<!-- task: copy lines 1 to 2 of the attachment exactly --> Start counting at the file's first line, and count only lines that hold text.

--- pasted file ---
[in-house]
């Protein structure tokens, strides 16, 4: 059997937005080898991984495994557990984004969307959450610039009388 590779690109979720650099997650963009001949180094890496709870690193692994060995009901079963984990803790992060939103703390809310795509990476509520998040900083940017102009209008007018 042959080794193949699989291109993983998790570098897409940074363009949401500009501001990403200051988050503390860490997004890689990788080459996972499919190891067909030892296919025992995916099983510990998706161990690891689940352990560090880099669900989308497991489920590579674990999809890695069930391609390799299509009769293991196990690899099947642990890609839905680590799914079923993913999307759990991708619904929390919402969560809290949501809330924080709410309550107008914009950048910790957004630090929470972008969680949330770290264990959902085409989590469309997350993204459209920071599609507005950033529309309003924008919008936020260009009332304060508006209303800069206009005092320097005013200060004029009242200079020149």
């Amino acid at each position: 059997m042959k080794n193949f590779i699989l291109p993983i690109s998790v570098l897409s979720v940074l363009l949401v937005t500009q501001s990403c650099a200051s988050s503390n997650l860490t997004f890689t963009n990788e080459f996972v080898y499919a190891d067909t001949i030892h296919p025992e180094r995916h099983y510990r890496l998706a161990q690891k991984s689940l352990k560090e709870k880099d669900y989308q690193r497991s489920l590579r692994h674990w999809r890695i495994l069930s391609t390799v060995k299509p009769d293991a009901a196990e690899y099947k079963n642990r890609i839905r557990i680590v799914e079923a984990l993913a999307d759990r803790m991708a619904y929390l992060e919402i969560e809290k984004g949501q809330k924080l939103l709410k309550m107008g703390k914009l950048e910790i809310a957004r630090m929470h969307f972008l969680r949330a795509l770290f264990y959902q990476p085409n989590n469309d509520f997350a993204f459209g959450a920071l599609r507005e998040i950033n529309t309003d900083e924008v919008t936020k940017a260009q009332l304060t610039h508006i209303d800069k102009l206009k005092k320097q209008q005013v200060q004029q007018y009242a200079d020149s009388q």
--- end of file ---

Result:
[in-house]
């Protein structure tokens, strides 16, 4: 059997937005080898991984495994557990984004969307959450610039009388 590779690109979720650099997650963009001949180094890496709870690193692994060995009901079963984990803790992060939103703390809310795509990476509520998040900083940017102009209008007018 042959080794193949699989291109993983998790570098897409940074363009949401500009501001990403200051988050503390860490997004890689990788080459996972499919190891067909030892296919025992995916099983510990998706161990690891689940352990560090880099669900989308497991489920590579674990999809890695069930391609390799299509009769293991196990690899099947642990890609839905680590799914079923993913999307759990991708619904929390919402969560809290949501809330924080709410309550107008914009950048910790957004630090929470972008969680949330770290264990959902085409989590469309997350993204459209920071599609507005950033529309309003924008919008936020260009009332304060508006209303800069206009005092320097005013200060004029009242200079020149």